Zelensky accuses Germany of letting down Ukraine

Volodymyr Zelensky launched an excoriating attack on Germany over its policy towards Ukraine, accusing its leaders of placing good economic relations with Vladimir Putin, Russia’s president, over the security of Europe.

“We’ve seen how many ties your companies have with Russia,” he said in an address to the Bundestag, “with a country that just uses you and other countries to finance its war.”

Ukraine’s wartime leader delivered the biting critique to German legislators on Thursday as Russia’s invasion entered its fourth week, with no let-up in the bombardment of his country’s population centres.

Ukraine has mounted fierce resistance, repelling Moscow’s forces in some parts of the country. More than 7,000 Russian soldiers have been killed in Ukraine, with between 14,000 and 21,000 injured, according to US officials.

Ukraine claims that 14,000 Russian troops are dead, while the Kremlin says the figure is less than 500. Casualty numbers could not be independently verified.

Echoing recent speeches to the US Congress and the UK House of Commons, Ukraine’s president pleaded for more military support, including a no-fly zone that the west has rejected because of fears that it would start a world war.

But Zelensky also scolded Germany’s long-held faith in economic engagement with Moscow, singling out the Nord Stream 2 pipeline, the recently suspended project designed to bring Russian gas directly to Europe under the Baltic Sea.

“When we told you that Nord Stream 2 was a weapon and preparation for a great war, you said it was just a commercial project,” he said.

Zelensky thanked those companies “that placed morality above profits”. But he also complained that he had long begged “in vain” for help from Germany and failed to win support for Ukrainian membership of Nato. “And even now you are hesitating to admit Ukraine into the EU,” he said.

Zelensky’s address came as civilians emerged from the wreckage of a theatre in Mariupol that was bombed by Russian planes, prompting further outrage from the west.

Joe Biden, US president, will hold a telephone call with Xi Jinping on Friday to discuss the war in Ukraine, among other issues.

The call between the leaders of the US and China is part of “efforts to maintain open lines of communication” between the two countries, the White House said.

The call comes after Jake Sullivan, US national security adviser, met Yang Jiechi, China’s top foreign policy adviser, in Rome this week. Sullivan made clear before his trip that China would face consequences if it undermined western pressure on Putin and his regime.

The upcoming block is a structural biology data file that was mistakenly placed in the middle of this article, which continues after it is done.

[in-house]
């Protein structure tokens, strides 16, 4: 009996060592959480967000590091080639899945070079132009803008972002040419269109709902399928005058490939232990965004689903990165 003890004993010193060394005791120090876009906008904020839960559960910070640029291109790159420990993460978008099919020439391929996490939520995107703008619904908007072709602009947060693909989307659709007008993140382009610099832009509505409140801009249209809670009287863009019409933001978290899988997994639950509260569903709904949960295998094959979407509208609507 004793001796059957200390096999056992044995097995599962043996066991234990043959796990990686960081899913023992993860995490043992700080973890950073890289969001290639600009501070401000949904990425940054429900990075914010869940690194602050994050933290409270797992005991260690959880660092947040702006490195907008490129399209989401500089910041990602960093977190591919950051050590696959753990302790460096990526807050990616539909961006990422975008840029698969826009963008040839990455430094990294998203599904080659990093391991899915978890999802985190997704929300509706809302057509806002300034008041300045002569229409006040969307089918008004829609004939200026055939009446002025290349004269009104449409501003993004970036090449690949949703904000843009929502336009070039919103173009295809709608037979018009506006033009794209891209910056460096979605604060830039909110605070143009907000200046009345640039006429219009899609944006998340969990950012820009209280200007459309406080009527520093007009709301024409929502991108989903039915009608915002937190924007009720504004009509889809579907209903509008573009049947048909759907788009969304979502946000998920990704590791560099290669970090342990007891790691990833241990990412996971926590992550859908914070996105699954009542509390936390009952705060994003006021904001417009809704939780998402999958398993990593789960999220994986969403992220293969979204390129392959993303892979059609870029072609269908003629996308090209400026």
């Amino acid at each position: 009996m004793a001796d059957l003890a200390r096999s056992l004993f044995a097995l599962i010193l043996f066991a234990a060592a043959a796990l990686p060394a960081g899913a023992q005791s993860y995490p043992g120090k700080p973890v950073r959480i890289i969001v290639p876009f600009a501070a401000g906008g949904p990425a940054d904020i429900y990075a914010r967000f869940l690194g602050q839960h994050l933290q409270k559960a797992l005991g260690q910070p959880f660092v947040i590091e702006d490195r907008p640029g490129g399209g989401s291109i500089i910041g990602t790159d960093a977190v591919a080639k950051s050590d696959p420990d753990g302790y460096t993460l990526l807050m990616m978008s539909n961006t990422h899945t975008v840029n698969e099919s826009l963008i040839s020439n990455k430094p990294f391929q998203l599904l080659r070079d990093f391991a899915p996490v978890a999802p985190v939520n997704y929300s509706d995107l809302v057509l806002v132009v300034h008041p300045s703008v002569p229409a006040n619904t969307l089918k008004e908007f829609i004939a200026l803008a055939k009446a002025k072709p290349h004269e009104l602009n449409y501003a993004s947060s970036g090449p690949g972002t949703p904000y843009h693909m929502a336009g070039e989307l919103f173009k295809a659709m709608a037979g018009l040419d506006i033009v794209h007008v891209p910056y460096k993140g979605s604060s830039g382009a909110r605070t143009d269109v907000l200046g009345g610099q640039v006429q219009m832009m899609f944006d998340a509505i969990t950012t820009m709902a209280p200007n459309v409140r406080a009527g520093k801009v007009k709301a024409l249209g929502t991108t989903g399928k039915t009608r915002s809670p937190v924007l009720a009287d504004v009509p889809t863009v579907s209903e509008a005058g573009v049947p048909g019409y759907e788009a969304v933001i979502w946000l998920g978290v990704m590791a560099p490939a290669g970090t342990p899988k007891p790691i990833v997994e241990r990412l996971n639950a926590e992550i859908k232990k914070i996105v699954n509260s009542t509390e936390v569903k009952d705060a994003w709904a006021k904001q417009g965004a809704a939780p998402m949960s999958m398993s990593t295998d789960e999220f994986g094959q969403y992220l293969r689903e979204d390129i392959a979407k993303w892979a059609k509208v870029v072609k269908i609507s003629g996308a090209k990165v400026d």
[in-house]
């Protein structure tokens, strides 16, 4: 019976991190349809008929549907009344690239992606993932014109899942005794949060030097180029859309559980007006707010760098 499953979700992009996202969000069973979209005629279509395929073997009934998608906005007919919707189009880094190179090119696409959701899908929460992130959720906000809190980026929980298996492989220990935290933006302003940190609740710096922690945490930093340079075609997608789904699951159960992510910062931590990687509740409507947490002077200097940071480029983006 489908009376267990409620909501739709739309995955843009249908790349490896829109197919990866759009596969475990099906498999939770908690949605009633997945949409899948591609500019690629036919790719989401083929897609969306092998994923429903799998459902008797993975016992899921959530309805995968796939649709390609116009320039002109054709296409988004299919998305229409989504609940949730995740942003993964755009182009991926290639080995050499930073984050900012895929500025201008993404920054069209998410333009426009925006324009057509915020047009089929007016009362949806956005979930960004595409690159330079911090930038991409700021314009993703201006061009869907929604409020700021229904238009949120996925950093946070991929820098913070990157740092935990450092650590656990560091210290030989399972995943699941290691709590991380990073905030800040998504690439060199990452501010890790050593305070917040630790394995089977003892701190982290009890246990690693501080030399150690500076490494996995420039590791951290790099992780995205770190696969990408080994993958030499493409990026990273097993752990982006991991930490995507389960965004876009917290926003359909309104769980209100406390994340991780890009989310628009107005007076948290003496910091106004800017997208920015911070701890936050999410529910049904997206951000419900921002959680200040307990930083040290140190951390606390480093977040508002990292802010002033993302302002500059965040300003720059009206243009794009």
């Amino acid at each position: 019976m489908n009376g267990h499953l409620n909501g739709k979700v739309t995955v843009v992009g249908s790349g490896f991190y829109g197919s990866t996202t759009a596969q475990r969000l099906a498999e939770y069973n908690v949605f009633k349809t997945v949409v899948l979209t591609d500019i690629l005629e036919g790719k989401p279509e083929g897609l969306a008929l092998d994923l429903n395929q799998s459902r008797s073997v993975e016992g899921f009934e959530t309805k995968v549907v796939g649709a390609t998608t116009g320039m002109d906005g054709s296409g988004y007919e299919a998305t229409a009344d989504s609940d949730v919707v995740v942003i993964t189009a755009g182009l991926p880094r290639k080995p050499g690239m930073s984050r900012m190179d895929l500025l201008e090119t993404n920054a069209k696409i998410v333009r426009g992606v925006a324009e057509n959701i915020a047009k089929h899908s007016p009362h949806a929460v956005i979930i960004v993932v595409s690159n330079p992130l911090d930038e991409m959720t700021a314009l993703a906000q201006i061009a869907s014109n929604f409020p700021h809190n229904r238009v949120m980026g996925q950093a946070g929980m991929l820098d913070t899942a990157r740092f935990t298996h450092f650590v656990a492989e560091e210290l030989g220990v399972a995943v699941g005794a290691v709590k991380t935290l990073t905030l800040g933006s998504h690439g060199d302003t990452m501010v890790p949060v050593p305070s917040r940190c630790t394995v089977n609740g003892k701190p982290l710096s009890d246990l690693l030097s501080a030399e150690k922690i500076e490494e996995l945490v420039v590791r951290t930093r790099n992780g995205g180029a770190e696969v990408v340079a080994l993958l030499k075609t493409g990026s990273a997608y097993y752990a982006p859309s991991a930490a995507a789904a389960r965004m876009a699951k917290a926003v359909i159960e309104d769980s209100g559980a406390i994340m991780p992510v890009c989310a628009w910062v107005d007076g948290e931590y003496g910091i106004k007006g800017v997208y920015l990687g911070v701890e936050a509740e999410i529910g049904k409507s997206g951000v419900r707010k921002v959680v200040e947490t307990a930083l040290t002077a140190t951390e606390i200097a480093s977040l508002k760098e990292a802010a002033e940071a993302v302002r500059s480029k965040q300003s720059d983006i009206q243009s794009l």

Biden on Wednesday described Putin as a war criminal for the first time since the invasion of February 24 in comments the Kremlin denounced as “unforgivable”.

With Russia’s economy reeling from sanctions, Putin has lashed out at what he called western attempts to exploit a treacherous “fifth column” in Russia and called on the country to “purify itself” of “traitors” and “scum”.

Putin has insisted that his campaign in Ukraine is going to plan, but his ground forces have in recent days failed to marshal the military power needed to make decisive territorial gains, particularly in the north.

Map showing the location of the theatre in Mariupol that was bombed on March 16, all the people sheltering inside survived the attack

“The Russian invasion of Ukraine has largely stalled on all fronts,” the UK ministry of defence said in an update on Thursday morning, adding that Putin’s military “continue to suffer heavy losses”.

In a further sign of US determination to support Ukraine’s defence, Biden approved the delivery of new US weapons systems to Kyiv, including a batch of light Switchblade drones that can be carried into the battlefield and explode when flown into targets.

As Russia continued to resort to aerial bombardments of civilian areas, at least one person died in the capital Kyiv when a residential building was struck by a downed Russian missile, according to emergency services.

Rescue efforts were also under way in the besieged port of Mariupol, as authorities attempted to reach people who had been seeking shelter in a theatre when the Russian air force dropped a bomb on the building.

Early indications were that most of those in the building had emerged from the attack unscathed.

“After a terrible night of uncertainty . . . finally good news from Mariupol!” said Serhiy Taruta, a local MP. “The bomb shelter survived. The debris began to be dismantled, people come out alive!”

Russia’s relentless shelling has set the backdrop to negotiations with Ukraine on a political settlement to end the war, which both sides claimed had made progress.

Sergei Lavrov, Russia’s foreign minister, said on Wednesday that “absolutely specific wordings” were “close to being agreed”, including security guarantees for Moscow and neutrality for Kyiv. But the Kremlin on Thursday claimed that talks were held up by the “very slow” Ukrainian side.

Zelensky reiterated on Thursday that Ukraine could accept international security guarantees that stopped short of its longstanding aim to join Nato.

“My priorities in the negotiations are absolutely clear: to end the war, [achieve] security guarantees, sovereignty, restoration of our territorial integrity, real guarantees for our country, real protection for our country,” Zelensky said in a video address.

Some western diplomats remain cautious over Russia’s intentions in the negotiations, particularly because there have been no signs of Moscow easing up on its military assault.

Additional reporting by Max Seddon in Riga and Demetri Sevastopulo in Washington


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